He vowed to “continue to be relentless against terrorist groups such as ISIL and al-Qaida.” He promised to “destroy them, disrupt their networks and the financing and the flow of fighters in and out of war theaters.”

“We’re going to do all that. Our resolve is clear,” he said. “But given the fact that the last two terrorist attacks on our soil — Orlando and San Bernadino — were homegrown” and not carried out by external plots and vast networks “but by deranged individuals warped by the hateful propaganda that they had seen over the internet ... it’s going to require more than just our military.”

Obama suggested that “lone-wolf attacks, hatched in the minds of a disturbed person” are going to take “different kinds of steps.”

Although the president has advocated for laws that tighten access to assault weapons and high-capacity magazines for ammunition, he has been stymied by a reluctant Congress and a powerful gun lobby.

“This debate needs to change,” Obama said. “It’s outgrown the old political stalemates.” He said suggestions that “more people should be more similarly armed than the killer, defies common sense.”

Obama commended the U.S. Senate for being willing to hold votes next week on legislation to prevent people with terrorist ties from buying guns, and he said he hopes that “senators who voted no on background checks after Newtown have a change of heart.” He said he hoped the House “does the right thing and helps end the plague of violence that these weapons of war have on so many young lives.”

Obama also took an in-direct shot at those who support Donald Trump, the presumptive Republican nominee for president, and his call for a ban on Muslims and a wall to be built between the United States and Mexico.

“You can’t break up the world into ‘us’ and ‘them’ and denigrate groups because of the color of their skin or their faith or their sexual orientation and not feed something very dangerous in this world,” he said.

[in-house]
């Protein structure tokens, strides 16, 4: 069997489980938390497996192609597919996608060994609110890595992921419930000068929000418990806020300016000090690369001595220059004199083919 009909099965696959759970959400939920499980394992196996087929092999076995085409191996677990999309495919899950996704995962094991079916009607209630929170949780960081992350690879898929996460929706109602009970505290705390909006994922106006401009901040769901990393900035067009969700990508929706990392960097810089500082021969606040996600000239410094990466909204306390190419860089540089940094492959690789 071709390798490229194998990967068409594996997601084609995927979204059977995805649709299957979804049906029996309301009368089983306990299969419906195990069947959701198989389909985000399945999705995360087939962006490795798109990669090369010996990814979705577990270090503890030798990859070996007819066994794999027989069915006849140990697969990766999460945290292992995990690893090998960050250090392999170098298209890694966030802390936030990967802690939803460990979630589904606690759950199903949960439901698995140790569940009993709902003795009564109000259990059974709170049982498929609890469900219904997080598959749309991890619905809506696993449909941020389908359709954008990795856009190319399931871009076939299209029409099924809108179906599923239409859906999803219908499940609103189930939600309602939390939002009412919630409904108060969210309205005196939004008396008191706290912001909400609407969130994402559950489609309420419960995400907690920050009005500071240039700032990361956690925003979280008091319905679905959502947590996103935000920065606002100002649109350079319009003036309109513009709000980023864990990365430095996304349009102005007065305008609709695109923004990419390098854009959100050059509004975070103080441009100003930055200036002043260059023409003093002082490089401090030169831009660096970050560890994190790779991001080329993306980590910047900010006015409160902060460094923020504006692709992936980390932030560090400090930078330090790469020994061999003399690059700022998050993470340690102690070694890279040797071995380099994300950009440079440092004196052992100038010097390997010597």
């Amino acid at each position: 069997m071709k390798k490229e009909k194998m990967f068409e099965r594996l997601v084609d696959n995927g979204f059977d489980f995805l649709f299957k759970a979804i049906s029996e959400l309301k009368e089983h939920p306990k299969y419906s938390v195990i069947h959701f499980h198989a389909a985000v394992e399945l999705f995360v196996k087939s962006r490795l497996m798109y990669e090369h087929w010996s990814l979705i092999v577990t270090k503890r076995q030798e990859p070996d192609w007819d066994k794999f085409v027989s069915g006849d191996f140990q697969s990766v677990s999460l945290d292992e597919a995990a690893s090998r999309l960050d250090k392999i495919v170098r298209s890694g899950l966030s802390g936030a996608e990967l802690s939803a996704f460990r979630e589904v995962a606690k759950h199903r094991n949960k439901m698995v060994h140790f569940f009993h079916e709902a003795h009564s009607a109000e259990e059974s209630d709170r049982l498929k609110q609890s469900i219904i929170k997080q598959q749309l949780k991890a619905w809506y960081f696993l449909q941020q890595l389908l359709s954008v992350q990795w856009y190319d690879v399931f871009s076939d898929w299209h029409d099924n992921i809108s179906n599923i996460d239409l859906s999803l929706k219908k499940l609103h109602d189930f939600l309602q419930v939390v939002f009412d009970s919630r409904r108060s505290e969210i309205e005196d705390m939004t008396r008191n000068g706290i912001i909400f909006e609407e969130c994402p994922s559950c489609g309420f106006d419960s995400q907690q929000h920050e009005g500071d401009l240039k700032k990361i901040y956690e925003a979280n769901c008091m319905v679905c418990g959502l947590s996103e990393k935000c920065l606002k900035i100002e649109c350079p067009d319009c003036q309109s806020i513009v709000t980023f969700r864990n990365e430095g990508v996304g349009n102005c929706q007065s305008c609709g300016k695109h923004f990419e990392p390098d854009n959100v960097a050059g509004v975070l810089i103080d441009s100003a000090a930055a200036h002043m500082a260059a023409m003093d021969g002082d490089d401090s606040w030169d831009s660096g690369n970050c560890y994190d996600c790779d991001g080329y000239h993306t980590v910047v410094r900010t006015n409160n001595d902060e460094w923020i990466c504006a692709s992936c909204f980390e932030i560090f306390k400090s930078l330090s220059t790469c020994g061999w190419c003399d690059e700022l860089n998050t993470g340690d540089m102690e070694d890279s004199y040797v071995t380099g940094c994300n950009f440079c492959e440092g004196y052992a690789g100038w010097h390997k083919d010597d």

The president was briefly greeted at the airport a little after noon by Florida Gov. Rick Scott, Orlando Mayor Buddy Dyer, and Orange County Mayor Teresa Jacobs. He traveled on Air Force One with Sen. Marco Rubio, R-Miami, and Rep. Corrine Brown, D-Jacksonville. Traveling separately was Sen. Bill Nelson, D-Melbourne, who joined Obama and Biden in greeting the families.

“I’m angry that it’s a combination of ISIS-inspired, hate crime, anti-gay, mental instability and they would come to the happiest place and mow down 49 innocent people,” Nelson told reporters outside the Amway Center. “How many more times are he and Vice President Biden going to have to go through this. This is like the plague that is upon us.”

Scott was accompanied by FDLE Commissioner Rick Swearingen, his security and press entourage, and chief of staff Kim McDougal. The governor, who has remained in Orlando since the shooting, visited the Orlando Police Department during Obama’s visit and, later that evening, attended a prayer vigil for victims.

Dyer, who gave Obama an “Orlando Strong” T-shirt with a heart-shaped rainbow on it, said the president told him this was the 15th time he had “traveled to a community because of an event of this nature.”

As Obama attempted to turn the focus to the need to limit assault rifles, Republican Sen. John McCain said Obama is “directly responsible” for the mass shooting in Orlando because of the rise of the Islamic State group on the president’s watch. McCain later issued a statement saying that he “misspoke.”

McCain has been among the critics who argue Obama’s decision to pull all U.S. troops out of Iraq and his policies toward Syria directly contributed to ISIS ability to infiltrate those fractured nations to form its so-called caliphate.

“I did not mean to imply that the president was personally responsible,” McCain said in his statement. “I was referring to President Obama’s national security decisions, not the president himself.”